A national priority

Health is the third pillar of the Presidential “Big Four Action Plan”. The Vision 2030 acknowledges the role of the private sector in enhancing the standard and coverage of healthcare services. With the development of a middle-class in Kenya INSERT AN INTERNAL LINK to INFOGRAPHIC 5 (and the related short description), the local pharmaceutical and wellbeing market is booming.

Investors in the health sector enjoy non-fiscal and fiscal incentives.

Kenya’s strong growth prospects are supported by an emerging middle class and an increasing appetite for high-value good and services.

Household final consumption per capita (in USD)
Source : Kenya National Bureau of Statistics

Preferential access to foreign markets

Goods originating from Kenya benefit from preferential access to main international markets (U.S.A, European Union, etc) and regional markets – East African Community (EAC) and Common Market for East and Southern Africa (COMESA). Kenya is already the largest producer of pharmaceutical goods in the COMESA region.

Target sectors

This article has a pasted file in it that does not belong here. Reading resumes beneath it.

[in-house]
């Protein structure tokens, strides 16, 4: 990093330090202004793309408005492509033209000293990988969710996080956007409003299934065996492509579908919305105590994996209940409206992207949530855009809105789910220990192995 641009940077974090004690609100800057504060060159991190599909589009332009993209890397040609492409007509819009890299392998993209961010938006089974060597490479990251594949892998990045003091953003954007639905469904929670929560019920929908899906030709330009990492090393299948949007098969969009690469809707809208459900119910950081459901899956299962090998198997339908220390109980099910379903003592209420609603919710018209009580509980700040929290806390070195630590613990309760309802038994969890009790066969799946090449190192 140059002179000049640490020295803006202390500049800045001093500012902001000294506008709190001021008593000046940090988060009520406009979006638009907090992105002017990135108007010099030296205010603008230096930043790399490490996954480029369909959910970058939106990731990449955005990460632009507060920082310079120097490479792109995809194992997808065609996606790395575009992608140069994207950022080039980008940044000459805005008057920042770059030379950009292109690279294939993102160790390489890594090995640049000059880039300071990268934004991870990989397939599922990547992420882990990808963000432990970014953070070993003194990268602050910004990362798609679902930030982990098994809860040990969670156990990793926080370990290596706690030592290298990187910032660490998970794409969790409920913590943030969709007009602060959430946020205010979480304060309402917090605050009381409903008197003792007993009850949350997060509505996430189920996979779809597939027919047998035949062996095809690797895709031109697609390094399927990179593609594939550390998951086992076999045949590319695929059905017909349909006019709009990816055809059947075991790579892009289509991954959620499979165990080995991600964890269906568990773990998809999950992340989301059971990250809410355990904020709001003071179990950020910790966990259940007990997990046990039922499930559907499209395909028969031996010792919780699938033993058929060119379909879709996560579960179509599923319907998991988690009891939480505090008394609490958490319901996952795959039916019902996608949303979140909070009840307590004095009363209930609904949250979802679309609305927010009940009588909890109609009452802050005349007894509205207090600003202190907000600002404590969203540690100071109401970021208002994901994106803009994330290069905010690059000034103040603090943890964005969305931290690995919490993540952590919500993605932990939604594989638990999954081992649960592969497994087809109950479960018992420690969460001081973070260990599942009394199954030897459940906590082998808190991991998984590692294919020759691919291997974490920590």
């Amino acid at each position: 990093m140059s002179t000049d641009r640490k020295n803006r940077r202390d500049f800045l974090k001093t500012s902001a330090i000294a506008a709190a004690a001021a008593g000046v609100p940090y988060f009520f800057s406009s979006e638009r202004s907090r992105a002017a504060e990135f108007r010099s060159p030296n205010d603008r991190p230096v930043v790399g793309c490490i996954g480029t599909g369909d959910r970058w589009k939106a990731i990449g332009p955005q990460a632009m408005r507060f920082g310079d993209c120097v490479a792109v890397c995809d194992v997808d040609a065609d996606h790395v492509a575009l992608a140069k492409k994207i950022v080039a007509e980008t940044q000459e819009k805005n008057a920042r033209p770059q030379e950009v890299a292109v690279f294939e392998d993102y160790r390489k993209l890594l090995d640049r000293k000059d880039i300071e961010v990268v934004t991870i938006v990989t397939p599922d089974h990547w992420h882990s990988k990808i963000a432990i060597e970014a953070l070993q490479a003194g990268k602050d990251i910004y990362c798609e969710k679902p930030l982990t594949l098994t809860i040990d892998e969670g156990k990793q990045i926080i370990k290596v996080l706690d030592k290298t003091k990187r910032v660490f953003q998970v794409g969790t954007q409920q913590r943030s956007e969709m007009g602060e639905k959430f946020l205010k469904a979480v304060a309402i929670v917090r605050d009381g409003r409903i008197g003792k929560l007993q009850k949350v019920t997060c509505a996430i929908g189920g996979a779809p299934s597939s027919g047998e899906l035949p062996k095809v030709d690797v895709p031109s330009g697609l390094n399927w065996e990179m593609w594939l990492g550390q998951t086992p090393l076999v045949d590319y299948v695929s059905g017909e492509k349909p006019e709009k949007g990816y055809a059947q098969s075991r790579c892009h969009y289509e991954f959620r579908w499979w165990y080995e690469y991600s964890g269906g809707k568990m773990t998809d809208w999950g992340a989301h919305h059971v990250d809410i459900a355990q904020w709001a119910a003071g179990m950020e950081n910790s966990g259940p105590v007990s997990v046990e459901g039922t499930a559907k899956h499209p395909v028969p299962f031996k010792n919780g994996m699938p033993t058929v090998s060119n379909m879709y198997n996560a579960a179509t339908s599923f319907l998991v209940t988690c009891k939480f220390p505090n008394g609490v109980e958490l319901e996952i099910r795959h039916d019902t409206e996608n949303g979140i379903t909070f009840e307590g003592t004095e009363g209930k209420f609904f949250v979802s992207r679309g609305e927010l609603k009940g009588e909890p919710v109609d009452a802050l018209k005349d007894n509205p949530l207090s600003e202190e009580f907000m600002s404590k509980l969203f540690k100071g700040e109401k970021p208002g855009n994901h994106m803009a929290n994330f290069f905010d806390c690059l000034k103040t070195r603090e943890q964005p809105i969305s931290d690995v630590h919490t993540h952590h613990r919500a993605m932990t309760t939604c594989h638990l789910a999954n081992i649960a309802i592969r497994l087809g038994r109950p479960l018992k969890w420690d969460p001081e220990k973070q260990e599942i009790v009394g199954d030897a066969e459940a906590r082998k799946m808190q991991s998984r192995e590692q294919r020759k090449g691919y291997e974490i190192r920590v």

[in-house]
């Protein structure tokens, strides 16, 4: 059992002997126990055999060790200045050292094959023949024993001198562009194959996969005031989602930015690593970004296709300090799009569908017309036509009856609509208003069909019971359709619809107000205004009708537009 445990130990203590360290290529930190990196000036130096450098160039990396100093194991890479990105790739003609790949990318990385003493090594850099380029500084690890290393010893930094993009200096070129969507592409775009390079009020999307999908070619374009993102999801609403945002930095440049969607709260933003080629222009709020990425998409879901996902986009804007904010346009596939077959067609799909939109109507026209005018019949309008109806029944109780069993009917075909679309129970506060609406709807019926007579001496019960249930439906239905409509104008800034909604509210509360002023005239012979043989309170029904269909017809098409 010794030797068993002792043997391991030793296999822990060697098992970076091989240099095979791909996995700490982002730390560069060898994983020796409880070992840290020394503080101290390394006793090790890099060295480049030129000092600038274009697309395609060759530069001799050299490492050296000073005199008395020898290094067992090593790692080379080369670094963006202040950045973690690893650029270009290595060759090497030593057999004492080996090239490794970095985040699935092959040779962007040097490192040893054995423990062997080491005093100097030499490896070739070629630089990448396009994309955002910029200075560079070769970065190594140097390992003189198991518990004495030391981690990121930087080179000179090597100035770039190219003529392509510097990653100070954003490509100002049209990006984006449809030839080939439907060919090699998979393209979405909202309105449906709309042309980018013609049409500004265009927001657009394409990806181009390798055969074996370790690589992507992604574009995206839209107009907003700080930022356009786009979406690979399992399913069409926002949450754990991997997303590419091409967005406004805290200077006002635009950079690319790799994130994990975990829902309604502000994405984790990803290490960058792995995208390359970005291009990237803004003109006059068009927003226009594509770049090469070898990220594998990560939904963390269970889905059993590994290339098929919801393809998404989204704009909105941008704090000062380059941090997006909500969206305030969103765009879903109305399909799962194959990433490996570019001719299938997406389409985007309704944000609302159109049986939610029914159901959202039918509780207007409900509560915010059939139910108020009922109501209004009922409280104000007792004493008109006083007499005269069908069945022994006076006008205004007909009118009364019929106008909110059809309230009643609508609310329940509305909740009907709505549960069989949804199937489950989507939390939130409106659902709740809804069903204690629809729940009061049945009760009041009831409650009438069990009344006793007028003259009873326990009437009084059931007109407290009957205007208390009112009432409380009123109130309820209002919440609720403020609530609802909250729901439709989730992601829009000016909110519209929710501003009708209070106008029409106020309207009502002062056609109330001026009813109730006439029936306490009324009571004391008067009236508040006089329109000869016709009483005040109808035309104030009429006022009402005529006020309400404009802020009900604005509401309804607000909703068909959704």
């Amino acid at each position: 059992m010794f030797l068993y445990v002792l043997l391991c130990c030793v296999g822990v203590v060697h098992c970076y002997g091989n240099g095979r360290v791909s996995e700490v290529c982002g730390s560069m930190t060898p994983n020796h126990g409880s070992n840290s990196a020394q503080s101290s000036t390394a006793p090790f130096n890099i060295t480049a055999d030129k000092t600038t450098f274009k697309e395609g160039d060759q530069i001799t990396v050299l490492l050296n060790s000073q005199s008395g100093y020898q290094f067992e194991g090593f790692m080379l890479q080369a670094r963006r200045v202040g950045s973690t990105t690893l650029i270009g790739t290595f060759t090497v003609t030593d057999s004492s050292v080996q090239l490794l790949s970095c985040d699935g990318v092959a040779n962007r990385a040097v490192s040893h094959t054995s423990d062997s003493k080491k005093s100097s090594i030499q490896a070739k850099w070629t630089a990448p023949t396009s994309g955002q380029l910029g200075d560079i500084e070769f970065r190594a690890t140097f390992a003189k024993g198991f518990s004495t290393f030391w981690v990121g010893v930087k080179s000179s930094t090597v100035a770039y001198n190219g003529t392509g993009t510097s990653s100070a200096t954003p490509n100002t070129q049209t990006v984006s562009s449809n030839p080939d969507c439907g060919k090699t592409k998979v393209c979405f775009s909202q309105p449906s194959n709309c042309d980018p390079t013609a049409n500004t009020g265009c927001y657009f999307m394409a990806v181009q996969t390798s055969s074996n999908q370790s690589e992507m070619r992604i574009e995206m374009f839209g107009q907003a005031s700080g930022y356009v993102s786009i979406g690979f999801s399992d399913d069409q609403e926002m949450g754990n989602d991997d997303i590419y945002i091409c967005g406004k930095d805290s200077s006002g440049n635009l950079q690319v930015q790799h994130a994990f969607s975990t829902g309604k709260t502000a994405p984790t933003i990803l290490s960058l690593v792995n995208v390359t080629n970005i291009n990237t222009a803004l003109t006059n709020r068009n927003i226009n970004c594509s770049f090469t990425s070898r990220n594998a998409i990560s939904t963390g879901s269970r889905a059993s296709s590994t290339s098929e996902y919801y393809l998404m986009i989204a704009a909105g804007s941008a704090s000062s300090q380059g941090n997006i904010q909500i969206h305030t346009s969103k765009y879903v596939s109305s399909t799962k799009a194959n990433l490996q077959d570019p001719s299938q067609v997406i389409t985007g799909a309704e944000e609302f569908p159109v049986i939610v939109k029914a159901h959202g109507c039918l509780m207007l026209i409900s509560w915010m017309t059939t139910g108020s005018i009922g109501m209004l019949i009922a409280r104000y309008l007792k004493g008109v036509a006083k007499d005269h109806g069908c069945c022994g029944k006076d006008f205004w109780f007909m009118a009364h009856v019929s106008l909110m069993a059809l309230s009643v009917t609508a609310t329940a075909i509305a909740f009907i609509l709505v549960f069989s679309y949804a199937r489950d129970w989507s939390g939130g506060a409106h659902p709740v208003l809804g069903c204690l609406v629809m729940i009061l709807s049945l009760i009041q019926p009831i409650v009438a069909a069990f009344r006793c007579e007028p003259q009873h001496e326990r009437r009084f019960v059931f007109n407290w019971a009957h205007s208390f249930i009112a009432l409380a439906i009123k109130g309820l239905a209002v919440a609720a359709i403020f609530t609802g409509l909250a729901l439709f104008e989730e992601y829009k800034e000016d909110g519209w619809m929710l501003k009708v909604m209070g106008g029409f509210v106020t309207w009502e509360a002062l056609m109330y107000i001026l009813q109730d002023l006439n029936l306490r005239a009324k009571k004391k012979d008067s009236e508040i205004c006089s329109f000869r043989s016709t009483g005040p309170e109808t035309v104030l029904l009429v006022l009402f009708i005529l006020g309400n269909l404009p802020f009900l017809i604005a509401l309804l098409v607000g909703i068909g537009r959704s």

There are a number of opportunities in the health industry, including in the following sectors:

While there are 42 local registered pharmaceutical manufacturers (and one multinational – GlaxoSmithKline), most local companies do not meet the World Health Organization’s Good Manufacturing Practices, excluding them from international donor-funded procurements. Those procurements are worth an estimated of US$ 97 million per year. Kenya has a regional comparative advantage in the provision of medical services. Each year, 3,000 foreigners visit the country for “health reasons”. Furthermore, each year, about 10,000 Kenyans spend USD 100 million on specialized treatment overseas. Investors can get high returns in investing in large scale hospitals located in high density areas